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        David Menninger's Analyst Perspectives

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        Make Better Decisions with Collaborative Analytics

        In my perspective on decision intelligence, I lamented the fact that business intelligence technologies have left the rest of the exercise to the reader for too long. Making a decision is a process that involves many steps and many people. Decision-making is so complicated and divorced from day-to-day business processes that organizations have had to create entirely separate teams to focus on the analytics and data to support it. One aspect of the decision-making process that can be enhanced by technology is collaboration.

        Rarely are decisions evaluated, made and implemented by a single individual. This is true regardless of whether the analytics to support the decision are done by a separate team. Data needs to be collected and analyzed to determine what happened. Alternative responses or scenarios must be developed and evaluated to determine the best course of action. Typically, some debate takes place since the decision(s) will impact multiple parts of the organization. In addition, there is uncertainty and risk involved in the various scenarios, so additional subjective input must be considered. Ultimately, a person or group authorized to make the decision determines which course of action to implement.

        But the process doesn’t stop there. Once the decision is made, it must be communicated to those involved in implementing the response. A disciplined and well-governed organization would want to monitor the implementation to ensure the plan has been carried out as instructed. That same organization would want to document the entire process from end to end both for compliance purposes and to share the knowledge of the decision-making process with others. Organizations recognize the importance of collaboration software in analytics processes. Two-thirds (68%) consider it important or very important. So, why not use technology to help support the collaboration involved in decision-making? There are many technologies available that benefit these processes.

        Organizations should consider the following types of capabilities for collaborative decision-making:

        • Direct sharing of analyses with others.
        • Discussion groups, wall posting and broadcast messaging.
        • Workflow management and automation.
        • Alerts and notifications.
        • Governance and compliance.

        Most analytics tools make it relatively easy to share analyses with others. Typically, this involves granting permissions to different users or roles. Often, analyses can be shared other ways as well, such as emailing an analysis or sharing a URL that links to the analysis. Unfortunately, too many products stop there. Going beyond those basic capabilities, it is helpful when individuals can attach comments to the analyses and mark up the analyses with annotations directly on the screen. Ideally, those comments are searchable in the catalog of analytic objects. The comments may also be restricted in some cases to certain individuals, just like other elements of data. It’s also helpful when individuals can like or endorse analyses, helping to identify which analyses may be most valuable.

        Threaded discussion groups, wall posting and broadcast messaging were popularized by social media platforms. These techniques facilitate dialog and knowledge-sharing with stakeholders. Not only do messages get information to the people involved in decision-making, but they also form a body of knowledge that can be searched by others in similar situations. All of these capabilities are valuable in analytics processes.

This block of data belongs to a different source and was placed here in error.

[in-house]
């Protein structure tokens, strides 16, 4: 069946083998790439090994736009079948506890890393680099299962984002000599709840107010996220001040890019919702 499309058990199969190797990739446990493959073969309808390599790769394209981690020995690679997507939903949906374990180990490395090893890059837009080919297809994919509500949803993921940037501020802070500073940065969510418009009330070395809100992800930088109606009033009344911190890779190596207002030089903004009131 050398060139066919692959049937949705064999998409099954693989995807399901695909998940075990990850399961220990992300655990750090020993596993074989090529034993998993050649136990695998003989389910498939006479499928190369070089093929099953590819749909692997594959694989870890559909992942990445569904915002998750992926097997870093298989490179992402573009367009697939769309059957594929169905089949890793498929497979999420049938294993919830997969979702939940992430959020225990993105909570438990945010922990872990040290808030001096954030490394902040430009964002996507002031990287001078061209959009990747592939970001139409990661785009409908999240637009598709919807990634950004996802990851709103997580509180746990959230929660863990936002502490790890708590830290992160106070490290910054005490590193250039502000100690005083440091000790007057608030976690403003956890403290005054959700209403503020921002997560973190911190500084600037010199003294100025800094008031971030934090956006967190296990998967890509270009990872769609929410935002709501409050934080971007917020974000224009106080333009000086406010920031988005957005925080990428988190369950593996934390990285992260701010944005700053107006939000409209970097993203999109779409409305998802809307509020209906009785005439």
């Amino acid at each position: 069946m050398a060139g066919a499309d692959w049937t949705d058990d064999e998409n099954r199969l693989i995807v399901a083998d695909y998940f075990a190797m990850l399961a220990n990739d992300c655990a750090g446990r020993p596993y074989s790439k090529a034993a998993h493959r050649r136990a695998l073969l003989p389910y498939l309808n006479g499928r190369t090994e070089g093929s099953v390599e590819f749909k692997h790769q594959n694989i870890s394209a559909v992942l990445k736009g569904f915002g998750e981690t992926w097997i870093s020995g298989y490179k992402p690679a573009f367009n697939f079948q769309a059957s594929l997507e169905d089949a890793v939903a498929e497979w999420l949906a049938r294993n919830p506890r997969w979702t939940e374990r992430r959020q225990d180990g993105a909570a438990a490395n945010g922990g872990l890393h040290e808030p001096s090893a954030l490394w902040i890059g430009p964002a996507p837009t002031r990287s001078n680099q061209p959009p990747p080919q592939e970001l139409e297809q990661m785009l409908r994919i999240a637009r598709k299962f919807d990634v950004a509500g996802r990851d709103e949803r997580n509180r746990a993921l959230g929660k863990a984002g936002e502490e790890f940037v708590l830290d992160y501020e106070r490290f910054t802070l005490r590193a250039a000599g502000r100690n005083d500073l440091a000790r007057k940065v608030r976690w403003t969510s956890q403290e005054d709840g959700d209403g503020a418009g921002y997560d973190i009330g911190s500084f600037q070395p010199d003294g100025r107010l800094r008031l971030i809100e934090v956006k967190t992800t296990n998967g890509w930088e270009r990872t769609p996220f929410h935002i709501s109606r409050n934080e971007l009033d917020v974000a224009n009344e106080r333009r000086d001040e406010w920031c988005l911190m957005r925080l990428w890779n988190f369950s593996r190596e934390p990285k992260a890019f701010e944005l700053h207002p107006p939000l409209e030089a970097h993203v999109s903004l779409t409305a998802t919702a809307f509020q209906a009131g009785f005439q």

But merely communicating about decisions is insufficient. Organizations should support and manage the workflows around analytics processes as well. Workflow management and automation tools help ensure the proper actions are taken both during and after the decision-making process. If a decision is needed, workflow management can be used to route the information to decision-makers and track the status of their review process. At any point in time, the status of the decision-making process is known and, if necessary, a task can be delegated or escalated to move it to completion.

        Tracking the discussions and workflows associated with analytics also provides a foundation for good governance. Decision-making processes can be documented for compliance purposes and reviewed for both Ventana_Research_2023_Assertion_BI_BI_Collab_Compliance_15_Seffectiveness and efficiency. In an ideal world, even the training of individuals on the use of technologies involved in the process could be tracked – and some tools do this already.

        Organizations should have higher expectations than merely sharing analytic objects and documents. Analytics and BI vendors are adding collaboration capabilities to products and integrating with external collaboration platforms. In fact, we assert that by 2025, 8 in 10 BI software platforms will include collaborative capabilities designed to support organizations’ decision-making, task management and compliance requirements associated analytics . Putting these collaboration capabilities in place helps facilitate better decision-making and more efficient decision-making processes.


        David Menninger


        David Menninger
        Executive Director, Technology Research

        David Menninger leads technology software research and advisory for Ventana Research, now part of ISG. Building on over three decades of enterprise software leadership experience, he guides the team responsible for a wide range of technology-focused data and analytics topics, including AI for IT and AI-infused software.


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